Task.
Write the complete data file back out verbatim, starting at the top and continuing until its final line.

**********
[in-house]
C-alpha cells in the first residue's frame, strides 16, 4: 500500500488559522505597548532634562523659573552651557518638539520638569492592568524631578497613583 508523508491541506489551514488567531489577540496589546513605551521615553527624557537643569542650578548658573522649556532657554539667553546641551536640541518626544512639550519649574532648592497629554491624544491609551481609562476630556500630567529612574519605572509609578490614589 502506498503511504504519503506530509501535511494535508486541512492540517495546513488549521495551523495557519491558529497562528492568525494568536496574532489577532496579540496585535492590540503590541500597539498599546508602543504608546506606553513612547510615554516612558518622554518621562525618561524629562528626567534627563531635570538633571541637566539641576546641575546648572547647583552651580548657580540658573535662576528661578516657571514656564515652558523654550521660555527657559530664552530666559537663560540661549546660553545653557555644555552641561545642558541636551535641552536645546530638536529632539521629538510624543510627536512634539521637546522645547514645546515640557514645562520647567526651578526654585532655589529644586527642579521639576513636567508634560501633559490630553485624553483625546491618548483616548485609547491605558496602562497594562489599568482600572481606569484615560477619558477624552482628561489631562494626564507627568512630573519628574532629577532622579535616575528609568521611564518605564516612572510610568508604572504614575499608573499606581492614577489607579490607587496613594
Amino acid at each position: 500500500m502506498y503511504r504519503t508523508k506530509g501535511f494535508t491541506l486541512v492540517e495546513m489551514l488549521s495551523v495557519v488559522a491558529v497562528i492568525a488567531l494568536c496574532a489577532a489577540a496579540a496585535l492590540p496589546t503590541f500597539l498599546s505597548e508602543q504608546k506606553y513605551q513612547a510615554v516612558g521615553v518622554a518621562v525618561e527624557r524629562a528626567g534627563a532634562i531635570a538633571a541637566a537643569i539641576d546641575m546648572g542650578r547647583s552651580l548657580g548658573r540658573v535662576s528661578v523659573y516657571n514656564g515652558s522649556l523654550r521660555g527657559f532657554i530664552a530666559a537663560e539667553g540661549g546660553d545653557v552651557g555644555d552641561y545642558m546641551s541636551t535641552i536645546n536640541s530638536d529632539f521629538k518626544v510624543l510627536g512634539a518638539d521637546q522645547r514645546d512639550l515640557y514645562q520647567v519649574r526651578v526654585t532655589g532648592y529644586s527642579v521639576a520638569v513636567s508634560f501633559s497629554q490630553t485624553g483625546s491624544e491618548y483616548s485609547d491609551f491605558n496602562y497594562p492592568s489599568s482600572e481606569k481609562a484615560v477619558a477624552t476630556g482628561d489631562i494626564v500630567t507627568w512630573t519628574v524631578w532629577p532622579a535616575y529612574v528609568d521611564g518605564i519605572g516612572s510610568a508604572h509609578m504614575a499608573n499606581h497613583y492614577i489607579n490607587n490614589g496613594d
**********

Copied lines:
[in-house]
C-alpha cells in the first residue's frame, strides 16, 4: 500500500488559522505597548532634562523659573552651557518638539520638569492592568524631578497613583 508523508491541506489551514488567531489577540496589546513605551521615553527624557537643569542650578548658573522649556532657554539667553546641551536640541518626544512639550519649574532648592497629554491624544491609551481609562476630556500630567529612574519605572509609578490614589 502506498503511504504519503506530509501535511494535508486541512492540517495546513488549521495551523495557519491558529497562528492568525494568536496574532489577532496579540496585535492590540503590541500597539498599546508602543504608546506606553513612547510615554516612558518622554518621562525618561524629562528626567534627563531635570538633571541637566539641576546641575546648572547647583552651580548657580540658573535662576528661578516657571514656564515652558523654550521660555527657559530664552530666559537663560540661549546660553545653557555644555552641561545642558541636551535641552536645546530638536529632539521629538510624543510627536512634539521637546522645547514645546515640557514645562520647567526651578526654585532655589529644586527642579521639576513636567508634560501633559490630553485624553483625546491618548483616548485609547491605558496602562497594562489599568482600572481606569484615560477619558477624552482628561489631562494626564507627568512630573519628574532629577532622579535616575528609568521611564518605564516612572510610568508604572504614575499608573499606581492614577489607579490607587496613594
Amino acid at each position: 500500500m502506498y503511504r504519503t508523508k506530509g501535511f494535508t491541506l486541512v492540517e495546513m489551514l488549521s495551523v495557519v488559522a491558529v497562528i492568525a488567531l494568536c496574532a489577532a489577540a496579540a496585535l492590540p496589546t503590541f500597539l498599546s505597548e508602543q504608546k506606553y513605551q513612547a510615554v516612558g521615553v518622554a518621562v525618561e527624557r524629562a528626567g534627563a532634562i531635570a538633571a541637566a537643569i539641576d546641575m546648572g542650578r547647583s552651580l548657580g548658573r540658573v535662576s528661578v523659573y516657571n514656564g515652558s522649556l523654550r521660555g527657559f532657554i530664552a530666559a537663560e539667553g540661549g546660553d545653557v552651557g555644555d552641561y545642558m546641551s541636551t535641552i536645546n536640541s530638536d529632539f521629538k518626544v510624543l510627536g512634539a518638539d521637546q522645547r514645546d512639550l515640557y514645562q520647567v519649574r526651578v526654585t532655589g532648592y529644586s527642579v521639576a520638569v513636567s508634560f501633559s497629554q490630553t485624553g483625546s491624544e491618548y483616548s485609547d491609551f491605558n496602562y497594562p492592568s489599568s482600572e481606569k481609562a484615560v477619558a477624552t476630556g482628561d489631562i494626564v500630567t507627568w512630573t519628574v524631578w532629577p532622579a535616575y529612574v528609568d521611564g518605564i519605572g516612572s510610568a508604572h509609578m504614575a499608573n499606581h497613583y492614577i489607579n490607587n490614589g496613594d